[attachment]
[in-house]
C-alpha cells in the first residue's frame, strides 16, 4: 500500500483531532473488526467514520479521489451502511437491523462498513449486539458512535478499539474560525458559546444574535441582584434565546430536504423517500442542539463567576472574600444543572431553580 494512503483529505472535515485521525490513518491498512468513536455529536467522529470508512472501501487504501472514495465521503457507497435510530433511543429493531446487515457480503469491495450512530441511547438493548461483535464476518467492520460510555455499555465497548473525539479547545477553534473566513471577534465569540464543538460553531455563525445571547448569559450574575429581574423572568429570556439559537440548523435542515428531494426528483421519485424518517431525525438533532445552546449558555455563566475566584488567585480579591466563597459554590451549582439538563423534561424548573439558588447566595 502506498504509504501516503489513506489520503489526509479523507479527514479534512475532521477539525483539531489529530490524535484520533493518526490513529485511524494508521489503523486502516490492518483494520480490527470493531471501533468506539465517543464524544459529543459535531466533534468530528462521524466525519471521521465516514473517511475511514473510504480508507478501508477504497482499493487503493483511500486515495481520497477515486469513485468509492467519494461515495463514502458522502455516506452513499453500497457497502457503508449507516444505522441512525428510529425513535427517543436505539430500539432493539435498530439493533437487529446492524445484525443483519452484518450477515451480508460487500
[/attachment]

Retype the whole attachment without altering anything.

[in-house]
C-alpha cells in the first residue's frame, strides 16, 4: 500500500483531532473488526467514520479521489451502511437491523462498513449486539458512535478499539474560525458559546444574535441582584434565546430536504423517500442542539463567576472574600444543572431553580 494512503483529505472535515485521525490513518491498512468513536455529536467522529470508512472501501487504501472514495465521503457507497435510530433511543429493531446487515457480503469491495450512530441511547438493548461483535464476518467492520460510555455499555465497548473525539479547545477553534473566513471577534465569540464543538460553531455563525445571547448569559450574575429581574423572568429570556439559537440548523435542515428531494426528483421519485424518517431525525438533532445552546449558555455563566475566584488567585480579591466563597459554590451549582439538563423534561424548573439558588447566595 502506498504509504501516503489513506489520503489526509479523507479527514479534512475532521477539525483539531489529530490524535484520533493518526490513529485511524494508521489503523486502516490492518483494520480490527470493531471501533468506539465517543464524544459529543459535531466533534468530528462521524466525519471521521465516514473517511475511514473510504480508507478501508477504497482499493487503493483511500486515495481520497477515486469513485468509492467519494461515495463514502458522502455516506452513499453500497457497502457503508449507516444505522441512525428510529425513535427517543436505539430500539432493539435498530439493533437487529446492524445484525443483519452484518450477515451480508460487500